Jeremiah 48:44No escape from destruction. - Jeremiah 48:39. "How it is broken! they howl. How hath Moab turned the back, for shame! And Moab becomes a laughing-stock and a terror to all his neighbours. Jeremiah 48:40. For thus saith Jahveh: Behold, he shall fly like the eagle, and spread his wings over Moab. Jeremiah 48:41. Kerioth is taken, and the strongholds are seized, and the heart of the heroes of Moab on that day become like the heart of a travailing woman. Jeremiah 48:42. And Moab is destroyed from being a people, because he hath boasted against Jahveh. Jeremiah 48:43. Fear, and a pit, and a snare, are against thee, O inhabitants of Moab, saith Jahveh. Jeremiah 48:44. He who flees from the fear shall fall into the pit, and he who goes up out of the pit shall be taken in the snare; for I will bring against it, against Moab, the year of their recompense, saith Jahveh."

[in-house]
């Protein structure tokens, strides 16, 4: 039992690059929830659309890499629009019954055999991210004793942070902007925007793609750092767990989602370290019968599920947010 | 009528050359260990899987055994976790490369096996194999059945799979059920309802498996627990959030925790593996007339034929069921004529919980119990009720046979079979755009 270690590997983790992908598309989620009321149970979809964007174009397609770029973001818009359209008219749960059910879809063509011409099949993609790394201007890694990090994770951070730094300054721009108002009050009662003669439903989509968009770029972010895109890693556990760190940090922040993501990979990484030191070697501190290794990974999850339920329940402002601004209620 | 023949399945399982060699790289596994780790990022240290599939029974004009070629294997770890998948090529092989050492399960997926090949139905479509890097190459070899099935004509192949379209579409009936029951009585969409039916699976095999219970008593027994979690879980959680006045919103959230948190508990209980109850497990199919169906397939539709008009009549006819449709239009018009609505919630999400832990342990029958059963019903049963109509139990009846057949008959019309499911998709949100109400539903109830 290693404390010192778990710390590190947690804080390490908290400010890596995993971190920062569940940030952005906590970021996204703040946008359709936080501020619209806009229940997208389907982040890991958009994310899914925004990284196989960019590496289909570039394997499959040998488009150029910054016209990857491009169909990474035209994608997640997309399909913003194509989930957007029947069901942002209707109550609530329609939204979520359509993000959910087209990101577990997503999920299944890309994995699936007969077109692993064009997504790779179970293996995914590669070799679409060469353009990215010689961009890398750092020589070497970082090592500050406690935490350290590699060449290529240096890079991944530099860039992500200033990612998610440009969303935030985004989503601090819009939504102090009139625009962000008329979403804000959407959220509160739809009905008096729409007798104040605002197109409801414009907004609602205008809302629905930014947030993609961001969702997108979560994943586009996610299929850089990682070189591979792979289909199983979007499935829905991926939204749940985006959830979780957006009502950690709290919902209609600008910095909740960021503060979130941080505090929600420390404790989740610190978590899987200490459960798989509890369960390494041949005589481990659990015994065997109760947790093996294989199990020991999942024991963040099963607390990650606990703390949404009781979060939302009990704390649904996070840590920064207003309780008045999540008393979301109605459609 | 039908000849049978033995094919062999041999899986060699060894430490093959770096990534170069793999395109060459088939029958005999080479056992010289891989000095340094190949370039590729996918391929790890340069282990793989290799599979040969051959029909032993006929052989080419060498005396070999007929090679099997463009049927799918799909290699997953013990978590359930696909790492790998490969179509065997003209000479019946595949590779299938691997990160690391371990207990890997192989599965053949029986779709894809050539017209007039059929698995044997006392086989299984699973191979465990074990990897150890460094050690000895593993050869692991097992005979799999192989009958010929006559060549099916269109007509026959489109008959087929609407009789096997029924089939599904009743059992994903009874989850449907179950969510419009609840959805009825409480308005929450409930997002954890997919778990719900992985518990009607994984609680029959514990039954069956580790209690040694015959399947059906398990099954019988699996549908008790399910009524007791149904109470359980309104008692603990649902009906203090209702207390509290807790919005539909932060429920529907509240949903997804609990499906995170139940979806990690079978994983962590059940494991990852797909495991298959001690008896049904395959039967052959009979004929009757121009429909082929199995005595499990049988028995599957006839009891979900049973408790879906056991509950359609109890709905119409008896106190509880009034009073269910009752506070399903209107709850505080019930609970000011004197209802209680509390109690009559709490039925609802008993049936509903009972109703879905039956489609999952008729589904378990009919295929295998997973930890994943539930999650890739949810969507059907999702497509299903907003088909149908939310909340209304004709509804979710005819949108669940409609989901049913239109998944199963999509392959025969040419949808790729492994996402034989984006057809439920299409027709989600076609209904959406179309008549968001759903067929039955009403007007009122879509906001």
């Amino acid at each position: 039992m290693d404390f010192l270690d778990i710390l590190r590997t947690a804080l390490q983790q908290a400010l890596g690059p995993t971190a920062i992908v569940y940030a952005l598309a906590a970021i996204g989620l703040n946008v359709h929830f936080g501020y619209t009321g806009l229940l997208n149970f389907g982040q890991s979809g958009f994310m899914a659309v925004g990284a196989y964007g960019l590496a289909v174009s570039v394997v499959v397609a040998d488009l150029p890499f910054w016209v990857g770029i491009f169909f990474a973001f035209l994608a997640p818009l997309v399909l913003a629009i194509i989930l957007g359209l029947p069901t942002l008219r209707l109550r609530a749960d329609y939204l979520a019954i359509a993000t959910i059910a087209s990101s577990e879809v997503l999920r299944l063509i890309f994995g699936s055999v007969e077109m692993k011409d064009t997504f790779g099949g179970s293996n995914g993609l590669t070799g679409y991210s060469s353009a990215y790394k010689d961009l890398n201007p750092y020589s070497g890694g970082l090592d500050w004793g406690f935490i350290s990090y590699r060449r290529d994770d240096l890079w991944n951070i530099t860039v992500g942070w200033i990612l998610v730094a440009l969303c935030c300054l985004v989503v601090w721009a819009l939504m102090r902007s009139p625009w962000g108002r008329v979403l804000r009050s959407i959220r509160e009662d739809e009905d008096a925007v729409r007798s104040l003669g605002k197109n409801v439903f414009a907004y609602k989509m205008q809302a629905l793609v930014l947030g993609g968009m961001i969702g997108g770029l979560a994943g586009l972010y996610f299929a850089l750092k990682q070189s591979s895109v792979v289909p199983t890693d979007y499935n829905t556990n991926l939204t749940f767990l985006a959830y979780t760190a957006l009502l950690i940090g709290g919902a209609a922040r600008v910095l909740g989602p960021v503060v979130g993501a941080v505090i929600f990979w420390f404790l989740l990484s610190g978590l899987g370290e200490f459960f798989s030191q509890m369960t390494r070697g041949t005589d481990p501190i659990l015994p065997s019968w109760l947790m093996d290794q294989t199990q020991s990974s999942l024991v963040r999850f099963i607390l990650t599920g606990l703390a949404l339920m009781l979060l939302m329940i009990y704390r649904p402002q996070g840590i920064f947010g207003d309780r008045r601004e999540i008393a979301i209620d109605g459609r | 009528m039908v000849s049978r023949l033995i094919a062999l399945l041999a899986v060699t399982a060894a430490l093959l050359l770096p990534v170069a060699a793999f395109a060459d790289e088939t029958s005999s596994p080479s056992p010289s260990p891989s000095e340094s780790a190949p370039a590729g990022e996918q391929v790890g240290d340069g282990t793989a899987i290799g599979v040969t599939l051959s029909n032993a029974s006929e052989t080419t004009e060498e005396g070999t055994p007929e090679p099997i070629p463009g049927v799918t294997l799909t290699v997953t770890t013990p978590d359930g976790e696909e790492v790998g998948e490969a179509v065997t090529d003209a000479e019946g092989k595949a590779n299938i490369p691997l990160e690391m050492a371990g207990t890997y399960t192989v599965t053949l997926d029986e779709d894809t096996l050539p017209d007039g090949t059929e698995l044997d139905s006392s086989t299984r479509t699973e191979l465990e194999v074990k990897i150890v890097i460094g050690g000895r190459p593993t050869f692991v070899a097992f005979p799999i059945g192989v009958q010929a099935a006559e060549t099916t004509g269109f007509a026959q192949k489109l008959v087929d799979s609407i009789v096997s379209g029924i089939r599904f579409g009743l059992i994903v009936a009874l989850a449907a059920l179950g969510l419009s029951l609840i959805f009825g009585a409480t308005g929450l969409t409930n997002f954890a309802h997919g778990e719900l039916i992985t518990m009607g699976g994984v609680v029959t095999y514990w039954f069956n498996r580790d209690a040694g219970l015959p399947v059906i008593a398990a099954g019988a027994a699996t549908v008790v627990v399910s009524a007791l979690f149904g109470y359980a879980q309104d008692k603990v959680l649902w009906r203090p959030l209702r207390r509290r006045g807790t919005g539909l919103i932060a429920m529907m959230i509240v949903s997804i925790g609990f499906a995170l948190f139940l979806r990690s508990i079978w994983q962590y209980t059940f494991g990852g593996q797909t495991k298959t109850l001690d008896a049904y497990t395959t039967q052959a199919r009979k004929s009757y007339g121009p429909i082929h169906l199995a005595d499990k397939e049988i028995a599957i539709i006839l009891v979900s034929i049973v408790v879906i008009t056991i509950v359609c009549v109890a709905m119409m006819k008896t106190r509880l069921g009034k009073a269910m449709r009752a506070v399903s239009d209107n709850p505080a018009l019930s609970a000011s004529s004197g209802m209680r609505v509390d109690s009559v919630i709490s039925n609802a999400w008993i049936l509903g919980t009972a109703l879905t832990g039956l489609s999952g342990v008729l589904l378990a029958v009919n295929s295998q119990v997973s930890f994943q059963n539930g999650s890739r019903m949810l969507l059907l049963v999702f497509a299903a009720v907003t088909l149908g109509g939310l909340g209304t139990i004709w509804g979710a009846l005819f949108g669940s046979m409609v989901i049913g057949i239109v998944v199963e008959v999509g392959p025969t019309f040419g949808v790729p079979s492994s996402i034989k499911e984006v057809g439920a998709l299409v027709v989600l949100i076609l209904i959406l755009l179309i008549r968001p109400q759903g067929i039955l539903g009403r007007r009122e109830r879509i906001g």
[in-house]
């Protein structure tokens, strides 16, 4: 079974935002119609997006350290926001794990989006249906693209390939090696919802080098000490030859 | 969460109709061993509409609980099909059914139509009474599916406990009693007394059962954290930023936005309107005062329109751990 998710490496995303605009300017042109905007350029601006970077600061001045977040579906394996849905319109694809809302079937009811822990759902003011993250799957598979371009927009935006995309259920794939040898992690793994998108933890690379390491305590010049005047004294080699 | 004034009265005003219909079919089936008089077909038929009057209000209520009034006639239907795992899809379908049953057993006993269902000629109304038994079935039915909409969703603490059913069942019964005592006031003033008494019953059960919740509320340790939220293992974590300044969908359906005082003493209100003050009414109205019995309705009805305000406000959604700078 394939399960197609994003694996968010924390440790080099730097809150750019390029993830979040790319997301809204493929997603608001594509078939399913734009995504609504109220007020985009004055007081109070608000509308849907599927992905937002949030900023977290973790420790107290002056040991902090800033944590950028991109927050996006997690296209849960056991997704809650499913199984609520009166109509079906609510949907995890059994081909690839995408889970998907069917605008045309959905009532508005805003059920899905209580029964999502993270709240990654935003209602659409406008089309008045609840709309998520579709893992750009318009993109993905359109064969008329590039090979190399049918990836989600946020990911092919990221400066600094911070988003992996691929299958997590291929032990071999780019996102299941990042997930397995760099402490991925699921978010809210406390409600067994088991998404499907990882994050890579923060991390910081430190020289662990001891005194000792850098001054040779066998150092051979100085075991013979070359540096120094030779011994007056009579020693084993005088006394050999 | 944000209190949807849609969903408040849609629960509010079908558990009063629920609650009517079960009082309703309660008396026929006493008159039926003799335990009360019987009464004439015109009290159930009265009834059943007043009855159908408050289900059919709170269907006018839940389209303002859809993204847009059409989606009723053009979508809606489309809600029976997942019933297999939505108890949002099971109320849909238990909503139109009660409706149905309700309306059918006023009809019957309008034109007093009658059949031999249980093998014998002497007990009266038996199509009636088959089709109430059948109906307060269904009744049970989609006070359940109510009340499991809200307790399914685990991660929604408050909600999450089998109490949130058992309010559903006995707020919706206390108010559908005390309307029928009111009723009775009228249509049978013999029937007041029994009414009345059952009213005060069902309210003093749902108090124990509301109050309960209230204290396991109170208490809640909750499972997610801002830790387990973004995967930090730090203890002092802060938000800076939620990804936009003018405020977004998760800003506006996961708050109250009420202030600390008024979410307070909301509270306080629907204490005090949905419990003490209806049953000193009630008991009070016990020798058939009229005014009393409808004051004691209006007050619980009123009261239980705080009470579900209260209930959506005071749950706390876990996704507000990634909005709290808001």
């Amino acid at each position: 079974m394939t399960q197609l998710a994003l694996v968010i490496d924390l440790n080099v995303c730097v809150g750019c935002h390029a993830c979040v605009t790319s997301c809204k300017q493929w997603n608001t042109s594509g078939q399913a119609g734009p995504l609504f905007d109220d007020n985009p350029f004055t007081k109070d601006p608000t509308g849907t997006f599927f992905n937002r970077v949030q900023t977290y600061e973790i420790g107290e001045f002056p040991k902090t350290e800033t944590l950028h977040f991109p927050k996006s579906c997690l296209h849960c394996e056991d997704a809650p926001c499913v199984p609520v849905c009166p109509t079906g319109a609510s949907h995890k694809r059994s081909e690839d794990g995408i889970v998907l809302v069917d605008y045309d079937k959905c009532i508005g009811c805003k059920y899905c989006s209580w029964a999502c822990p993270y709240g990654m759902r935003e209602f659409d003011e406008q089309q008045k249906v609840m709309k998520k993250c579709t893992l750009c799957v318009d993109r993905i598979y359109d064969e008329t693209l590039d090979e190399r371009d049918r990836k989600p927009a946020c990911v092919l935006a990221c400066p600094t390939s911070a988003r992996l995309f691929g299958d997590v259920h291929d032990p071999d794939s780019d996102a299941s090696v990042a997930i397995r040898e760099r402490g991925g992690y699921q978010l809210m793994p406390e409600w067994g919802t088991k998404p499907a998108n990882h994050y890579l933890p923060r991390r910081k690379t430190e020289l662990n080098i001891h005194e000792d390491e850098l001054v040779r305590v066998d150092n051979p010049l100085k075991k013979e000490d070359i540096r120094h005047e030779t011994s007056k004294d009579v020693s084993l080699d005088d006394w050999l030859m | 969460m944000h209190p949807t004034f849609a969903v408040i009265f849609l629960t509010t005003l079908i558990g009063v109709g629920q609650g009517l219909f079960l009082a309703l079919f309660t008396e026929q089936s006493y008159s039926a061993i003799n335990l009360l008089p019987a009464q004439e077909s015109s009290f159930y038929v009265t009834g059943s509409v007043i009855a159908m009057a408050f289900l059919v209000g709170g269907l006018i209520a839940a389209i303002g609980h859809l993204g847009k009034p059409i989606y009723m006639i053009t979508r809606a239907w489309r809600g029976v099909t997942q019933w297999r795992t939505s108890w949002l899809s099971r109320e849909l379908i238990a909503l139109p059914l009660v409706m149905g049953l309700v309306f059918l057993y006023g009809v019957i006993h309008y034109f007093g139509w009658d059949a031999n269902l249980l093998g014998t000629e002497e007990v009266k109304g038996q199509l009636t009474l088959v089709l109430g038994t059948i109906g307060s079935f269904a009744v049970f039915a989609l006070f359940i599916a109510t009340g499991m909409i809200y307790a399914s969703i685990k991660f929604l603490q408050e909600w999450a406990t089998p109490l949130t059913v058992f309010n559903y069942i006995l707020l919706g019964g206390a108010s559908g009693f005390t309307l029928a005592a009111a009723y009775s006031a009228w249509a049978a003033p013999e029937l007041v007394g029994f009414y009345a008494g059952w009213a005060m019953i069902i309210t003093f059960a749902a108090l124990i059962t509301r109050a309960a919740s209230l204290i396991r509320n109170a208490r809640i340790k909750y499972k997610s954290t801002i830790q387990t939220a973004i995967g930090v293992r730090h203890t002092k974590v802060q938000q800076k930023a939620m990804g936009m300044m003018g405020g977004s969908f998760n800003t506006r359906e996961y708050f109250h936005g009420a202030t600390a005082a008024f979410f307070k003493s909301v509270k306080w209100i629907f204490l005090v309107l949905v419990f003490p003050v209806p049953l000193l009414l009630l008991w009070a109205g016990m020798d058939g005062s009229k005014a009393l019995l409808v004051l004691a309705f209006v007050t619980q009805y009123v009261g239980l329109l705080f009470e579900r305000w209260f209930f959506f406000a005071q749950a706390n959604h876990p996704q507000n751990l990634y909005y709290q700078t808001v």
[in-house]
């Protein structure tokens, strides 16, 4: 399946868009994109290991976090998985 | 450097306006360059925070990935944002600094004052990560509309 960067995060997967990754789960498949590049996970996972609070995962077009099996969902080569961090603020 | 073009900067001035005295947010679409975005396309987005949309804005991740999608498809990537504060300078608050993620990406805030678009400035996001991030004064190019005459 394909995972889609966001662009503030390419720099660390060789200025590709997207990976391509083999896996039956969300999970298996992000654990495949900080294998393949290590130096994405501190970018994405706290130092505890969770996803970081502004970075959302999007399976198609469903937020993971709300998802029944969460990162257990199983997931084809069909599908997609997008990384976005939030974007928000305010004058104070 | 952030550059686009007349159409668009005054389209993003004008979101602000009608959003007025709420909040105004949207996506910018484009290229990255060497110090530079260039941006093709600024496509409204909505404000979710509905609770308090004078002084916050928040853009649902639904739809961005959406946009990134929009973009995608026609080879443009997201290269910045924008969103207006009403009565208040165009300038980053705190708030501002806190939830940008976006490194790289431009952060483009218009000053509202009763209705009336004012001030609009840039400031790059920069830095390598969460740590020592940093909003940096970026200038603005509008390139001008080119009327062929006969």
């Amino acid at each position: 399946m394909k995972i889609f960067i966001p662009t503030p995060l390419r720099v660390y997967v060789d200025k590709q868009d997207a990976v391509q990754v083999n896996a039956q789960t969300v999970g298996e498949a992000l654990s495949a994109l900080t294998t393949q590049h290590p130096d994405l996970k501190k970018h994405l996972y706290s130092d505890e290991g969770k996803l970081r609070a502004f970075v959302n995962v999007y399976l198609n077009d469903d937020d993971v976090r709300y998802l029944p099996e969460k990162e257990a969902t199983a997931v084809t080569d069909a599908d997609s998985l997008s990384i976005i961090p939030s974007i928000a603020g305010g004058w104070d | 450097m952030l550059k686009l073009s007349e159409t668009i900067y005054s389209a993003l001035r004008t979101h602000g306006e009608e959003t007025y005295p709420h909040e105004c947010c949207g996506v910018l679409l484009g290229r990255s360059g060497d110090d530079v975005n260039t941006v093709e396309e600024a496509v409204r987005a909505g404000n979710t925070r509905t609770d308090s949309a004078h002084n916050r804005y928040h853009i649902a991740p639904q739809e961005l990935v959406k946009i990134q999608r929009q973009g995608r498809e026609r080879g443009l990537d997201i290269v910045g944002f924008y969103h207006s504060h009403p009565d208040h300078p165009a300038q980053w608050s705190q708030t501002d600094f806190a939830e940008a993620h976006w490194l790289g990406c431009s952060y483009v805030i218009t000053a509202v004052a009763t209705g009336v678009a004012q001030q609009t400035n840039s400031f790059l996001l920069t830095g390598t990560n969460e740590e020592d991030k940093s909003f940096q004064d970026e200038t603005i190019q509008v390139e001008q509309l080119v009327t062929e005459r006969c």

The subject of חתּה in Jeremiah 48:39 is Moab viewed as a nation. הילילוּ might be imperative, but in this case we would be obliged to take בּושׁ also as an imperative (as Hitzig and Graf do). It is simpler to take both forms as perfects: "they howl...Moab turns the back, is ashamed" ( equals for shame). On היה לשׂחק, cf. Jeremiah 48:26. מחתּה, object of terror, as in Jeremiah 17:17. "All who are round about him," as in Jeremiah 48:17. "For (Jeremiah 48:40) the enemy rushes down upon Moab like an eagle, and seizes Kerioth and all his strongholds." The subject is left unnamed, as in Jeremiah 46:18, but it is Nebuchadnezzar. The figure of the eagle, darting down in flight on its prey, is founded on Deuteronomy 28:49 (on אל- for על, cf. Jeremiah 49:22). Kerioth, the capital, is taken (see on Jeremiah 48:24); so are the other strongholds or fastnesses of the country. The mere fact that קריּות has the article does not justify any one in taking it as an appellative, "the cities;" this appears from a comparison of Amos 2:2 with this verse. No plural of קריה occurs anywhere. Then the fear of death falls on the heroes of Moab like a woman in labour. מצרה, partic. Hiphil from צרר, uterum comprimens, is found only here and in Jeremiah 49:22, where the figure is repeated. Moab is annihilated, so that it is no longer a nation (cf. Jeremiah 48:2), because it has risen up in pride against the God of Israel; cf. Jeremiah 48:26. He who flees from one danger falls into the other. The play on the words פּחד, fear, horror, פּחת, pit, and פּח, spring-trap, as well as the mode in which it is carried out, is taken from Isaiah 24:17., - a prophecy of the judgment on the world; see a similar idea presented in Amos 5:19, but somewhat differently expressed. The Kethib הניס, perfect Hiphil, "he flees," is less suitable than the Qeri הנּס (after Isaiah). The last clause, "for I will bring," etc., is quite in Jeremiah's peculiar style; cf. Jeremiah 4:23; Jeremiah 23:12. אליה belongs to אל־מואב: the noun is anticipated by the pronoun, as frequently occurs; cf. Jeremiah 9:14; Jeremiah 41:3; Jeremiah 43:11.